In a trial of 192 children in two California schools, television and videotape viewing and video game use was reduced from 12 to 8 h/week in the intervention group versus no change in the control group. Those in the intervention group had a 0.45-kg/m2 lesser increase in BMI and a 2.3-cm lesser increase in waist circumference that the control group during the 6-month study (149). The “Kids ‘N Fitness” program promotes health and wellness in classrooms across the U.S. (150), with similar programs having been shown to decrease weight gain among at-risk young persons from 1.2 to 0.2 kg/month (151).

Metformin was shown to be of equal efficacy to intensive lifestyle intervention in decreasing conversion from IGT to diabetes among younger obese adults in the Diabetes Prevention Program (152). In a study of 29 obese hyperinsulinemic adolescents with a positive family history of type 2 diabetes randomized to metformin versus placebo, however, although BMI and fasting insulin improved modestly with treatment, no change could be demonstrated in insulin sensitivity, HbA1c, lipids, or glucose disposal; therefore, it is uncertain whether this medication will have a role in the prevention of type 2 diabetes among young persons (153).


Type 2 diabetes is becoming an increasingly prevalent disorder among young persons who are driven, as is the case in adults, by lifestyle factors leading to increased body weight. Genetic and familial factors, fetal environmental factors, particularly maternal gestational diabetes and intrauterine growth retardation, and lack of physical activity during childhood and adolescence lead to increasing levels of insulin resistance that appear to be crucial in the pathogenesis of type 2 diabetes in the young. The disorder is associated with microvascular disease, with a suggestion of greater risk of nephropathy than of retinopathy, and may also lead to early macrovascular disease. Treatment includes lifestyle modification and the pharmacotherapeutic approaches utilized in adults with type 2 diabetes, with studies to date supporting the roles of insulin and metformin, suggesting the importance of studying insulin secretagogues and thiazolidinediones as approaches in the treatment of type 2 diabetes in the young. The development of effective approaches to disease prevention will be of great importance.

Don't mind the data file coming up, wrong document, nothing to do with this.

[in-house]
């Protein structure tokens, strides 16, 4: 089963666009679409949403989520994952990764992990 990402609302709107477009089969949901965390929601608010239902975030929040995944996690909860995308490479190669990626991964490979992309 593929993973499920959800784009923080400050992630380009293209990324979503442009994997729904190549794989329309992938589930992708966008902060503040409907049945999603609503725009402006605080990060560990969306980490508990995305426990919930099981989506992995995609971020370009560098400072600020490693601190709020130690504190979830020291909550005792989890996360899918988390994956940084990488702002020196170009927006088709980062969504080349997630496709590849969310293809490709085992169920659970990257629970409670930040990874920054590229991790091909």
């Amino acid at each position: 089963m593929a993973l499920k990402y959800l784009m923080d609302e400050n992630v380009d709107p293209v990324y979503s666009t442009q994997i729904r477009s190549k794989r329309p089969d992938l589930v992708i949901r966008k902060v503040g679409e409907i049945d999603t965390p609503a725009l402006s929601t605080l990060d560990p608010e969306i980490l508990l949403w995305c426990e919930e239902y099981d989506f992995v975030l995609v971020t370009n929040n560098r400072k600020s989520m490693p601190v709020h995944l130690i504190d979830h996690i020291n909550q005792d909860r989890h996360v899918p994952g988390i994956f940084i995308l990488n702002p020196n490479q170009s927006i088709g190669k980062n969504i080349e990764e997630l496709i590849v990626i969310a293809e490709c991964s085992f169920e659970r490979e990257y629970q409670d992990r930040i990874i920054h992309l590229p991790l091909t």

Figure 1—

Trends in childhood obesity (≥95th percentile weight-for-length age 6–23 months, BMI age 2–19 years) from birth through 19 years by age-group (from data in 5).

Figure 2—